EmpowerME is Transforming Post-Trauma Recovery
EmpowerME started, in part, with the surge of the #metoo movement and has grown into a multi-dimensional organization that, at its very core, strives to push back against societal norms.
(because what is normal, really?)
When the 2016 presidential campaign led to the historical worldwide women’s march, and the 2017 Harvey Weinstein sexual assault allegations morphed into the broader #metoo movement, I was working as a Marriage & Family Therapist in my own small private practice. Having a graduate degree in Family therapy meant I was doing a lot of relationship counseling (which I loved) but my real specialty was working with women. I became especially passionate about working with women who had experienced some sort of trauma or abuse in their pasts.
These events seemed to be a catalyst for the women that would come into my office. There were so many raw conversations that took place in the weeks and months that followed. I felt like I was on the front line, witnessing a massive shift. Sometimes the shift was in their consciousness as they remembered events that their minds had locked away and sometimes the shift took place somewhere deeper inside them and unleashed a flood of emotions that had been dammed.
In all the work I had done with women who had similar histories, this shift also brought me new awareness, primary among them is that
Trauma and abuse are isolating!
Session-after-session I would sit with women who were working hard to make sense of the nonsensical. My heart broke with each one of them when the conclusion they often reached was that they were unlovable. That they were somehow bad and somehow deserving of the horrible experiences they had endured.
The rhetoric that our society repeats over and over causes these beliefs: “If I had been smarter, stronger, braver… then it wouldn’t have happened.”
I would listen as they all shared a similar version of the same story:
That they were alone.
They felt alone with their emotional pain because, unlike a broken bone or a cut, this wound is invisible. They felt alone because it seemed like everyone else around them had their shit together while they felt like the fire of hell was burning inside them and all around them.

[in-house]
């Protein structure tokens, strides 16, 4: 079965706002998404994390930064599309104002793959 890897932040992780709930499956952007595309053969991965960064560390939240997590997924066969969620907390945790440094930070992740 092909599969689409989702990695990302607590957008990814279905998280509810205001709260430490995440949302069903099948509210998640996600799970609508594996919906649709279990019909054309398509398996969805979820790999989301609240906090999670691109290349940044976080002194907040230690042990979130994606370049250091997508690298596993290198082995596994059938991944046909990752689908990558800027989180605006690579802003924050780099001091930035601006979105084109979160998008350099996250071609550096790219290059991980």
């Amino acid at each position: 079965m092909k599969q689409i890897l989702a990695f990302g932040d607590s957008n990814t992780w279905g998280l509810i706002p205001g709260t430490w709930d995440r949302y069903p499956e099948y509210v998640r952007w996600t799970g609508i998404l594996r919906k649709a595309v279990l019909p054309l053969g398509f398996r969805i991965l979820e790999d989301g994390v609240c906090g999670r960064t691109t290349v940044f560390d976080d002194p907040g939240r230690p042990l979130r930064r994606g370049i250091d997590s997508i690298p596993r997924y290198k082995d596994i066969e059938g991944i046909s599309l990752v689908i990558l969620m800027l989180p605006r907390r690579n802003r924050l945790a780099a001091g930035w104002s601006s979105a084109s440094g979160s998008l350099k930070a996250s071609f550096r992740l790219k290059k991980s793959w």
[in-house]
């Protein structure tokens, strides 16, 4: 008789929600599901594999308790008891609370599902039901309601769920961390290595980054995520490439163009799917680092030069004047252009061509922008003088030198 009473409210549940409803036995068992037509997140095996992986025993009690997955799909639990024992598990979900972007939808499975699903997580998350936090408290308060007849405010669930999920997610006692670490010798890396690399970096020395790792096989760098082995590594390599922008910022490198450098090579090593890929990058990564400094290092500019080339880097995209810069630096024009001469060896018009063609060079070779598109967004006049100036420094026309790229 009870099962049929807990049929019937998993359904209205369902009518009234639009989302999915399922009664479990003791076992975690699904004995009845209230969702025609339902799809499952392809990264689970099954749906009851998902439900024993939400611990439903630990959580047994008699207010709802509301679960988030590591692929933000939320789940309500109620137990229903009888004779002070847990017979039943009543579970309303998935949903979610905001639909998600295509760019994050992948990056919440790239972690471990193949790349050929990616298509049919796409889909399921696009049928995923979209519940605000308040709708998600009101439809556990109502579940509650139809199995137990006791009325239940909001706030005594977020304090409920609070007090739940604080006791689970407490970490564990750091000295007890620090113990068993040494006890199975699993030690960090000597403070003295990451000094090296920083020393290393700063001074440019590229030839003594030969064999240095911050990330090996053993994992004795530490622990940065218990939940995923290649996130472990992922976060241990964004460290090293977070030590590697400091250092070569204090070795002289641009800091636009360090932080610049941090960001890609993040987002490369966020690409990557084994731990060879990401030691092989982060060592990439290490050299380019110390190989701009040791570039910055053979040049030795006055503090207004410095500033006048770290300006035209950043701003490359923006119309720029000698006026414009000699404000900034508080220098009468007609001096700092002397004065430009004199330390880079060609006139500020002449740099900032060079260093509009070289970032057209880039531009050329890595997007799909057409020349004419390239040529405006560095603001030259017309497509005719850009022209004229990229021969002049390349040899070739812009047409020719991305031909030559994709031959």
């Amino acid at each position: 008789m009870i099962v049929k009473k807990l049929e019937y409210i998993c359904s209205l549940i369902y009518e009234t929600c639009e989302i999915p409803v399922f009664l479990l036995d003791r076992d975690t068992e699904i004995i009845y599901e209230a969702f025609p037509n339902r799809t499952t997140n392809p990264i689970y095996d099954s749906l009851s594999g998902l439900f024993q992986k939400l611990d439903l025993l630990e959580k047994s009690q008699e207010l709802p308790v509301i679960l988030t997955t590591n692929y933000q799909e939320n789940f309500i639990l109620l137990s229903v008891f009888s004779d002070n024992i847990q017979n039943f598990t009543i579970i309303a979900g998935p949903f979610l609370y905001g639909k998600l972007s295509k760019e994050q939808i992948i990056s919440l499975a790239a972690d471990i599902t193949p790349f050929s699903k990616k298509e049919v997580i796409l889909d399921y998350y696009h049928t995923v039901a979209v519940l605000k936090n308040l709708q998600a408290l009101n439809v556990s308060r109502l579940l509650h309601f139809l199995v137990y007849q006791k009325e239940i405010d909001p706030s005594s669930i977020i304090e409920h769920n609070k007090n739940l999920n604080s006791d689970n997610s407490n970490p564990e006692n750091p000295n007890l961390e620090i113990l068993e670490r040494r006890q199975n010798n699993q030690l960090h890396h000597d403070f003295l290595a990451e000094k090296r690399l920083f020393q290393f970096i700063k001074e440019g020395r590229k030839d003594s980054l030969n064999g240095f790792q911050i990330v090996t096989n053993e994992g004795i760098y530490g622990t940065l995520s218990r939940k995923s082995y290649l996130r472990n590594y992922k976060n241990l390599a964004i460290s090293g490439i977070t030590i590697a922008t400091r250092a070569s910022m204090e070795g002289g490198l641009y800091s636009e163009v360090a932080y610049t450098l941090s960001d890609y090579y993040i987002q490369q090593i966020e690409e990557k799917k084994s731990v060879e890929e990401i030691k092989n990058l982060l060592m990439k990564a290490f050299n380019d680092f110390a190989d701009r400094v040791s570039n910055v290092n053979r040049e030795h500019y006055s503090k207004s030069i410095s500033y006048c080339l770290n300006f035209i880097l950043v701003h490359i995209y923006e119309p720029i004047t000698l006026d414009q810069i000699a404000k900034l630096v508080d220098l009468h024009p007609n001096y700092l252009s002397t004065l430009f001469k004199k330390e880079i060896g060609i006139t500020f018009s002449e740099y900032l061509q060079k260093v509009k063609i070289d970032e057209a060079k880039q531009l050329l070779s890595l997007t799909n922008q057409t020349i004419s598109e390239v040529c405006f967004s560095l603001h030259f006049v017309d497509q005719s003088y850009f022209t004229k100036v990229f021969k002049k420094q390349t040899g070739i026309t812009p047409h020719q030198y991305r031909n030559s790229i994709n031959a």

Of course, I knew that they weren’t the only ones because I was simultaneously working with at least five other women who were sharing the same thoughts, stories, and feelings.
In our sessions, we’d attend to the important work of developing healthy coping strategies but it was also really important to me to normalize the things they were experiencing.
These women were not crazy or broken.
Their reactions were completely “normal” based on the experiences they’d had in their lives. Which is why “normal” is so subjective. This firm belief that normal reactions to our life events should not be pathologized is what ultimately led me away from the medical model of therapy (requiring diagnoses and treatment plans) and into the openness of coaching and workshops.
I came to realize that equally as important as our individual sessions was their need for community. Women who have been abused find deep healing when they are connected with a group of other women who have had similar experiences. They have been shamed into silence for so long that finding a place where they feel safe to openly talk about their pain creates a sisterhood that they rarely have experienced anywhere else.
The women who trusted me at their rawest moments were my inspiration to create the EmpowerME post-trauma recovery programs. Watching the powerful transformation that happened when women faced their fears and attended these programs inspired me to take the risk and leave behind the safety of my therapy license and open EmpowerME up to coaching women and offering relationship coaching.
Our mental health system is broken.
And since the thought of trying to transform it from within was too overwhelming, I decided to make my actions line up with my beliefs and leave it behind to forge a new path. In a future blog post, I’ll talk more about the difference between therapy and coaching, but ultimately coaching gives my clients more autonomy, allowing them to be more empowered as they create their best life.
I’d love to hear about ways that you’ve left behind comfort and safety in order to take the risk and blaze a trail of your own making. Tell me about it in the comments below!